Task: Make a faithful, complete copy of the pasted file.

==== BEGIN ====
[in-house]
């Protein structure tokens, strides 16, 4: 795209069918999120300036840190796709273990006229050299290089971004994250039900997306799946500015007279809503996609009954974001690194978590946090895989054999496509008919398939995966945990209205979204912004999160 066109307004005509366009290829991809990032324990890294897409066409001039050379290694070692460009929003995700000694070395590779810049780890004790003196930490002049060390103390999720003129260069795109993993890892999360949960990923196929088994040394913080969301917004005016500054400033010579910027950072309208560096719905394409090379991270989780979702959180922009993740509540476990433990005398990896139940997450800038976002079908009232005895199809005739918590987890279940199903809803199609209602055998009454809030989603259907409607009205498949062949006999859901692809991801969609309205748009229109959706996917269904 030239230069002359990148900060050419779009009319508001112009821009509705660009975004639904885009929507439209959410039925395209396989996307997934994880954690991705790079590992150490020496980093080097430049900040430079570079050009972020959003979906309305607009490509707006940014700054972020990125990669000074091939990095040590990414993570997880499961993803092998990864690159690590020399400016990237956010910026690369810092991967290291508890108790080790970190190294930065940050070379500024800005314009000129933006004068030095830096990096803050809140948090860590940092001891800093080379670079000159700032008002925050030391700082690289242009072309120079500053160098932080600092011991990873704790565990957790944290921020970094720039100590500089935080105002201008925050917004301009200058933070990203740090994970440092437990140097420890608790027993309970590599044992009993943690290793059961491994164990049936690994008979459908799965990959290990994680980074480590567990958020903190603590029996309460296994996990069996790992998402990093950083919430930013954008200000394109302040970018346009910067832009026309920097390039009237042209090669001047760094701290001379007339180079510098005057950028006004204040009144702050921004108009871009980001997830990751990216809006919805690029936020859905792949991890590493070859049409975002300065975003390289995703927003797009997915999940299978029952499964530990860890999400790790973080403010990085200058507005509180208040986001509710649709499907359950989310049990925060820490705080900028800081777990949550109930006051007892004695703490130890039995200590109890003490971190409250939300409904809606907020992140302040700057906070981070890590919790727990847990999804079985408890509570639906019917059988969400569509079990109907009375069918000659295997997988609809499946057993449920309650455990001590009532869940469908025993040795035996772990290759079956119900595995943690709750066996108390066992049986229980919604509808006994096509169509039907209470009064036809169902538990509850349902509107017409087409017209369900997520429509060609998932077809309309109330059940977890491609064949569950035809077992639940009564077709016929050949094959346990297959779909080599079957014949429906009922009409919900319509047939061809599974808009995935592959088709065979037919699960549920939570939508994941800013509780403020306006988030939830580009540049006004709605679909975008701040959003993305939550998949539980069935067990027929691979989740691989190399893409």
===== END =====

[in-house]
């Protein structure tokens, strides 16, 4: 795209069918999120300036840190796709273990006229050299290089971004994250039900997306799946500015007279809503996609009954974001690194978590946090895989054999496509008919398939995966945990209205979204912004999160 066109307004005509366009290829991809990032324990890294897409066409001039050379290694070692460009929003995700000694070395590779810049780890004790003196930490002049060390103390999720003129260069795109993993890892999360949960990923196929088994040394913080969301917004005016500054400033010579910027950072309208560096719905394409090379991270989780979702959180922009993740509540476990433990005398990896139940997450800038976002079908009232005895199809005739918590987890279940199903809803199609209602055998009454809030989603259907409607009205498949062949006999859901692809991801969609309205748009229109959706996917269904 030239230069002359990148900060050419779009009319508001112009821009509705660009975004639904885009929507439209959410039925395209396989996307997934994880954690991705790079590992150490020496980093080097430049900040430079570079050009972020959003979906309305607009490509707006940014700054972020990125990669000074091939990095040590990414993570997880499961993803092998990864690159690590020399400016990237956010910026690369810092991967290291508890108790080790970190190294930065940050070379500024800005314009000129933006004068030095830096990096803050809140948090860590940092001891800093080379670079000159700032008002925050030391700082690289242009072309120079500053160098932080600092011991990873704790565990957790944290921020970094720039100590500089935080105002201008925050917004301009200058933070990203740090994970440092437990140097420890608790027993309970590599044992009993943690290793059961491994164990049936690994008979459908799965990959290990994680980074480590567990958020903190603590029996309460296994996990069996790992998402990093950083919430930013954008200000394109302040970018346009910067832009026309920097390039009237042209090669001047760094701290001379007339180079510098005057950028006004204040009144702050921004108009871009980001997830990751990216809006919805690029936020859905792949991890590493070859049409975002300065975003390289995703927003797009997915999940299978029952499964530990860890999400790790973080403010990085200058507005509180208040986001509710649709499907359950989310049990925060820490705080900028800081777990949550109930006051007892004695703490130890039995200590109890003490971190409250939300409904809606907020992140302040700057906070981070890590919790727990847990999804079985408890509570639906019917059988969400569509079990109907009375069918000659295997997988609809499946057993449920309650455990001590009532869940469908025993040795035996772990290759079956119900595995943690709750066996108390066992049986229980919604509808006994096509169509039907209470009064036809169902538990509850349902509107017409087409017209369900997520429509060609998932077809309309109330059940977890491609064949569950035809077992639940009564077709016929050949094959346990297959779909080599079957014949429906009922009409919900319509047939061809599974808009995935592959088709065979037919699960549920939570939508994941800013509780403020306006988030939830580009540049006004709605679909975008701040959003993305939550998949539980069935067990027929691979989740691989190399893409």